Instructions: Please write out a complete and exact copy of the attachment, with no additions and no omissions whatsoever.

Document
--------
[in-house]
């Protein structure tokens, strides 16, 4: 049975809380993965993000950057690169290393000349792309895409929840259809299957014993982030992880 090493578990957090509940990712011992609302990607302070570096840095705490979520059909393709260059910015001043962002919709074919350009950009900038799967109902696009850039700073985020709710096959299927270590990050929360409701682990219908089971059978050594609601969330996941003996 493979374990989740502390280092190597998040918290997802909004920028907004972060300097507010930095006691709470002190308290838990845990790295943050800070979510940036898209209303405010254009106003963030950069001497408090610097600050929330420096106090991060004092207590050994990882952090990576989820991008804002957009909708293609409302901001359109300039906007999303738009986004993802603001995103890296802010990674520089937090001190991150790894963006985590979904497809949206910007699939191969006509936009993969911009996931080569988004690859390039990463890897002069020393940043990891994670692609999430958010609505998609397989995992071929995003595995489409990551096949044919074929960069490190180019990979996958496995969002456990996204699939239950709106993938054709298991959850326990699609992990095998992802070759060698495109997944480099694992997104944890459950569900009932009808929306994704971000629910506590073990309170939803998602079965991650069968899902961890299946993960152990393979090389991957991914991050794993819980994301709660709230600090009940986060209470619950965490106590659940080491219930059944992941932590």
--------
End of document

[in-house]
């Protein structure tokens, strides 16, 4: 049975809380993965993000950057690169290393000349792309895409929840259809299957014993982030992880 090493578990957090509940990712011992609302990607302070570096840095705490979520059909393709260059910015001043962002919709074919350009950009900038799967109902696009850039700073985020709710096959299927270590990050929360409701682990219908089971059978050594609601969330996941003996 493979374990989740502390280092190597998040918290997802909004920028907004972060300097507010930095006691709470002190308290838990845990790295943050800070979510940036898209209303405010254009106003963030950069001497408090610097600050929330420096106090991060004092207590050994990882952090990576989820991008804002957009909708293609409302901001359109300039906007999303738009986004993802603001995103890296802010990674520089937090001190991150790894963006985590979904497809949206910007699939191969006509936009993969911009996931080569988004690859390039990463890897002069020393940043990891994670692609999430958010609505998609397989995992071929995003595995489409990551096949044919074929960069490190180019990979996958496995969002456990996204699939239950709106993938054709298991959850326990699609992990095998992802070759060698495109997944480099694992997104944890459950569900009932009808929306994704971000629910506590073990309170939803998602079965991650069968899902961890299946993960152990393979090389991957991914991050794993819980994301709660709230600090009940986060209470619950965490106590659940080491219930059944992941932590």